Kaufman penned those words in 2007, an eternity ago in the eyes of someone like my old friend Barbara. Facebook was in its infancy at the time, and eBird was just beginning to catch on. Digiscoping was all the rage, CDs and DVDs were still in wide use, and nobody had ever heard of an app or podcast.

These folks contributed in diverse ways to the scientific content of a recent state ornithological society meeting. Are they a mix of beginner, intermediate, and expert birders? Or does that question miss the point altogether?

I agree with Kaufman that “sometimes our best intentions misfire.” That hasn’t changed. But I think something else has changed: I think the age-old distinction between beginner and expert, between John Q. Public and Jon Dunn, is beginning to blur. Increasingly these days I’m struck by the sophistication and skillsets of people we still reflexively regard as “beginners.” It makes sense: More than ever before, we have access to shared resources for learning about birds and nature.

When it comes to butterflies, I’m one of Kaufman’s “perpetual beginners”—but with a twist. Ten years ago, I was an ignoramus. Today, I have access to amazing internet resources like Singing Insects of North America and Arthropods Colorado; I have a camera (for butterflies) and recording gear (for crickets and katydids); and I have direct access to the professional entomologists and serious amateurs who kindly respond to my every inquiry.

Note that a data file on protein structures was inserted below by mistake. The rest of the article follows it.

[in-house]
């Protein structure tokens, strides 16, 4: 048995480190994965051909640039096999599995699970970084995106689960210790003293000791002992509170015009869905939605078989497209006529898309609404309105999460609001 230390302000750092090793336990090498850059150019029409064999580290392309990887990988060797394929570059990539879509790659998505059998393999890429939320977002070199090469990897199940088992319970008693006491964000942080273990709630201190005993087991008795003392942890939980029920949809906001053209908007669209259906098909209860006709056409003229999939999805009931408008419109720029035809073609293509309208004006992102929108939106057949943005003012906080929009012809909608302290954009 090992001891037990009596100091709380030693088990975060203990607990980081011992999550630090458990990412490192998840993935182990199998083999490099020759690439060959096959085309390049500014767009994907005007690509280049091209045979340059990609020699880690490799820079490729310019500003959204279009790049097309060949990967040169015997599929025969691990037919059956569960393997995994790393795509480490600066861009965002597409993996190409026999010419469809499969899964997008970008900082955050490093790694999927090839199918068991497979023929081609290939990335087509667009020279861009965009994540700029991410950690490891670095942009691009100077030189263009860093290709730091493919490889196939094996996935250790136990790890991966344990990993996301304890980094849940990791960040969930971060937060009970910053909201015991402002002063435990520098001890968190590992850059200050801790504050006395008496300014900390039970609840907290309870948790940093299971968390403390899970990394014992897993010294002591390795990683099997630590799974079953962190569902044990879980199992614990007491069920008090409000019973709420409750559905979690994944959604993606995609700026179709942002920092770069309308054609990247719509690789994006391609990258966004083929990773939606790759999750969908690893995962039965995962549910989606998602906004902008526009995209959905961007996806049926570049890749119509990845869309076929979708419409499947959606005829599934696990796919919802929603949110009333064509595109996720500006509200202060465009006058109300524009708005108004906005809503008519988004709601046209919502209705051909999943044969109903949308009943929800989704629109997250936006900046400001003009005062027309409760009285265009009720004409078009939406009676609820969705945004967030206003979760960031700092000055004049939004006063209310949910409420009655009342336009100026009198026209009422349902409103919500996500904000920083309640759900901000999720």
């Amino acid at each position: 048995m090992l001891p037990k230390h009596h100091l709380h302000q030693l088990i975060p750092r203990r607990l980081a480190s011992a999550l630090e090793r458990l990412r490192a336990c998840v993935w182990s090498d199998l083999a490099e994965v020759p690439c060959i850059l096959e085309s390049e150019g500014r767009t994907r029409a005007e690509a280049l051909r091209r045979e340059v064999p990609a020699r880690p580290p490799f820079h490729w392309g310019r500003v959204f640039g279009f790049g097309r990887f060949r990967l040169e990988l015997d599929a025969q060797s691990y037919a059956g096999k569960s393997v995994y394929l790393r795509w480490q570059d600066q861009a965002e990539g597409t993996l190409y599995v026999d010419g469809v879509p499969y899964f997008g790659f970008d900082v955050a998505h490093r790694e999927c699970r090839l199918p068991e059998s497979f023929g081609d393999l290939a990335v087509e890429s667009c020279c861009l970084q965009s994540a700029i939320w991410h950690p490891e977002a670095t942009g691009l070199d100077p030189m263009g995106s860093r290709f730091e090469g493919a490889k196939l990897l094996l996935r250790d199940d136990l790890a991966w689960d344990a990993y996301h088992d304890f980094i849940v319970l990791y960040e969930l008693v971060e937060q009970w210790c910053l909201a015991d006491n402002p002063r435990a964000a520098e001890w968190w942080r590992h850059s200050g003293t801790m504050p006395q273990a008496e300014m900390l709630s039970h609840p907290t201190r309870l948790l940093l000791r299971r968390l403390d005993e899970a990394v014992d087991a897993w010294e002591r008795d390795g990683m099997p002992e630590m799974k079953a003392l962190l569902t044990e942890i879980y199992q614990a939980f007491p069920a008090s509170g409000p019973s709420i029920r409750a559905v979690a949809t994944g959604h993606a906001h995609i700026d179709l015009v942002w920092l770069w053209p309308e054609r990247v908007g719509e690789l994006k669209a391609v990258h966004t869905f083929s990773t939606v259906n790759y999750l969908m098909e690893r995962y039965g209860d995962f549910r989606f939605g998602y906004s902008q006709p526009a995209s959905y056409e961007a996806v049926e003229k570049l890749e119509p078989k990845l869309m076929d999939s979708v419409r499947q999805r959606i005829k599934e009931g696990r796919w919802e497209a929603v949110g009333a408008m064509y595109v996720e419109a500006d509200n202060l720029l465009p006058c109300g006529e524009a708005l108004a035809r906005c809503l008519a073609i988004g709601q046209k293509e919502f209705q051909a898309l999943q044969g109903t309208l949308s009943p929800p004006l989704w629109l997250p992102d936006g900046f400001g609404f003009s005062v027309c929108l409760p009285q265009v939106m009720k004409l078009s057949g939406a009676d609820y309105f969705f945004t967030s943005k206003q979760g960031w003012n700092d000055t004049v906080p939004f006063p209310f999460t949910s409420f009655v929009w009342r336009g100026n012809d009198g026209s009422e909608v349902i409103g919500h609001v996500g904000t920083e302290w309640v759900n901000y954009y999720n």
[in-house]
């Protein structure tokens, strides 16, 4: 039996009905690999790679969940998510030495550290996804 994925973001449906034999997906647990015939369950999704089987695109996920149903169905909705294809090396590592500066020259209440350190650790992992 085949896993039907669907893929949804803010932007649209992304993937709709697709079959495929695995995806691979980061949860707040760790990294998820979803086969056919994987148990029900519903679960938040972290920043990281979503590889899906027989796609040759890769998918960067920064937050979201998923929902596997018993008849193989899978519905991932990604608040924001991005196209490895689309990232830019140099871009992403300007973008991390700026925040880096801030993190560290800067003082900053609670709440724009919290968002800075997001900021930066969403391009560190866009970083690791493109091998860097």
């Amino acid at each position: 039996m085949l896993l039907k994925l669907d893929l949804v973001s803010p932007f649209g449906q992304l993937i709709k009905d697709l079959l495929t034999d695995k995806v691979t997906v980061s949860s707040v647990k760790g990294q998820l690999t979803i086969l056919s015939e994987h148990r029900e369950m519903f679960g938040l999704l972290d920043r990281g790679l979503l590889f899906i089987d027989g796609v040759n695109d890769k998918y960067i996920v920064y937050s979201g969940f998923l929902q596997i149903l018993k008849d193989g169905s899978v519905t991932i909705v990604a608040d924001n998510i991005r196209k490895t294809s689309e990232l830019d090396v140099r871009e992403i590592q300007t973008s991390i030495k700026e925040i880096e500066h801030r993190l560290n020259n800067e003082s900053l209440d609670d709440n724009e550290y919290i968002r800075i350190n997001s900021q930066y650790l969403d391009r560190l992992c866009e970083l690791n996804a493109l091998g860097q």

Much has been written, most of it direly, about the democratization of knowledge in the digital age; cf. American politics. Fair enough. But I’m more sanguine about the rise of the machines as it applies to birding in particular and nature study in general. Here’s the deal: A mere 10 years ago at a state ornithological society meeting, we would have convened and then adjourned, end of story. Today, though, we’re all connected. Our time together at the Carpenter Ranch is over, but we’re Facebook friends now; we follow each other on Twitter; we’ve shared eBird checklists. And in regard to eBird checklists, I note that they were compiled by the newest recruits to birding. The best photos and audio were obtained by folks who, half a human generation ago, wouldn’t have found their way to birding.

Kenn Kaufman, in his remarks from a decade ago, sounded the alarm about all the folks who “don’t go on a second field trip.” It’s still a problem, but it’s not as bad as it used to be. Thanks to birding and nature ambassadors like, well, Kenn Kaufman, I think we’re doing a better job than ever before of recruiting and retaining the sorts of persons we used to refer to as “beginners.”